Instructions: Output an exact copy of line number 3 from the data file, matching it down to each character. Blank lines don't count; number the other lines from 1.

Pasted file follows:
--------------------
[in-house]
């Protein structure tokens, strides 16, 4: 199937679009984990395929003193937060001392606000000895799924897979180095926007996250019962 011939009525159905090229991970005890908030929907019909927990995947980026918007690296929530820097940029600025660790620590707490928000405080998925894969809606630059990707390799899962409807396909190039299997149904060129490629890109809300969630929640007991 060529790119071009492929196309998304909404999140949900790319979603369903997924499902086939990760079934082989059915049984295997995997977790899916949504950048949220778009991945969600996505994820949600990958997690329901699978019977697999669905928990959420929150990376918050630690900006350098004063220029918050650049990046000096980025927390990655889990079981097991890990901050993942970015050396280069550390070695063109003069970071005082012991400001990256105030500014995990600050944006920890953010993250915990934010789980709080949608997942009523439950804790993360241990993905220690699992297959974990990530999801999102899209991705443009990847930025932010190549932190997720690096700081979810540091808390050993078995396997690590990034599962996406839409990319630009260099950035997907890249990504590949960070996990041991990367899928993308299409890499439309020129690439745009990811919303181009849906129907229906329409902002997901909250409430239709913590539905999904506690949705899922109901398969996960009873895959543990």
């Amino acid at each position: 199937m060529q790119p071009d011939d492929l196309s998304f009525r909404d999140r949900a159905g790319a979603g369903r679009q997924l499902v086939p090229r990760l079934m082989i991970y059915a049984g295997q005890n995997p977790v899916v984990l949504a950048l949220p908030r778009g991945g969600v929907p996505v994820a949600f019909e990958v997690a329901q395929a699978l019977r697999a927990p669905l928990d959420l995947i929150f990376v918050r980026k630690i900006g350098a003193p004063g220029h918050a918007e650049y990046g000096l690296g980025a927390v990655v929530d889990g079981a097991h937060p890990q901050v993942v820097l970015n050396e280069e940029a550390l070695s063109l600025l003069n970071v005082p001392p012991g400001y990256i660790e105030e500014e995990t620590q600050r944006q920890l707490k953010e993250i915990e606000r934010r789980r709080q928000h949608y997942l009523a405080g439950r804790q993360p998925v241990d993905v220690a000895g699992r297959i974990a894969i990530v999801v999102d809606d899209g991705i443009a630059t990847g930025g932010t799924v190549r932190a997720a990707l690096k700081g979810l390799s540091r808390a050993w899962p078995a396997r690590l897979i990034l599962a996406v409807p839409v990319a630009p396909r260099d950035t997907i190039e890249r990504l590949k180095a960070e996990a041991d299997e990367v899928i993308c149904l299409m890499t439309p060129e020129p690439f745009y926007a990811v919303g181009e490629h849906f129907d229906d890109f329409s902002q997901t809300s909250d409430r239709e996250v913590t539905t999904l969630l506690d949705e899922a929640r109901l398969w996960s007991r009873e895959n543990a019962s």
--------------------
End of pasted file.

């Amino acid at each position: 199937m060529q790119p071009d011939d492929l196309s998304f009525r909404d999140r949900a159905g790319a979603g369903r679009q997924l499902v086939p090229r990760l079934m082989i991970y059915a049984g295997q005890n995997p977790v899916v984990l949504a950048l949220p908030r778009g991945g969600v929907p996505v994820a949600f019909e990958v997690a329901q395929a699978l019977r697999a927990p669905l928990d959420l995947i929150f990376v918050r980026k630690i900006g350098a003193p004063g220029h918050a918007e650049y990046g000096l690296g980025a927390v990655v929530d889990g079981a097991h937060p890990q901050v993942v820097l970015n050396e280069e940029a550390l070695s063109l600025l003069n970071v005082p001392p012991g400001y990256i660790e105030e500014e995990t620590q600050r944006q920890l707490k953010e993250i915990e606000r934010r789980r709080q928000h949608y997942l009523a405080g439950r804790q993360p998925v241990d993905v220690a000895g699992r297959i974990a894969i990530v999801v999102d809606d899209g991705i443009a630059t990847g930025g932010t799924v190549r932190a997720a990707l690096k700081g979810l390799s540091r808390a050993w899962p078995a396997r690590l897979i990034l599962a996406v409807p839409v990319a630009p396909r260099d950035t997907i190039e890249r990504l590949k180095a960070e996990a041991d299997e990367v899928i993308c149904l299409m890499t439309p060129e020129p690439f745009y926007a990811v919303g181009e490629h849906f129907d229906d890109f329409s902002q997901t809300s909250d409430r239709e996250v913590t539905t999904l969630l506690d949705e899922a929640r109901l398969w996960s007991r009873e895959n543990a019962s």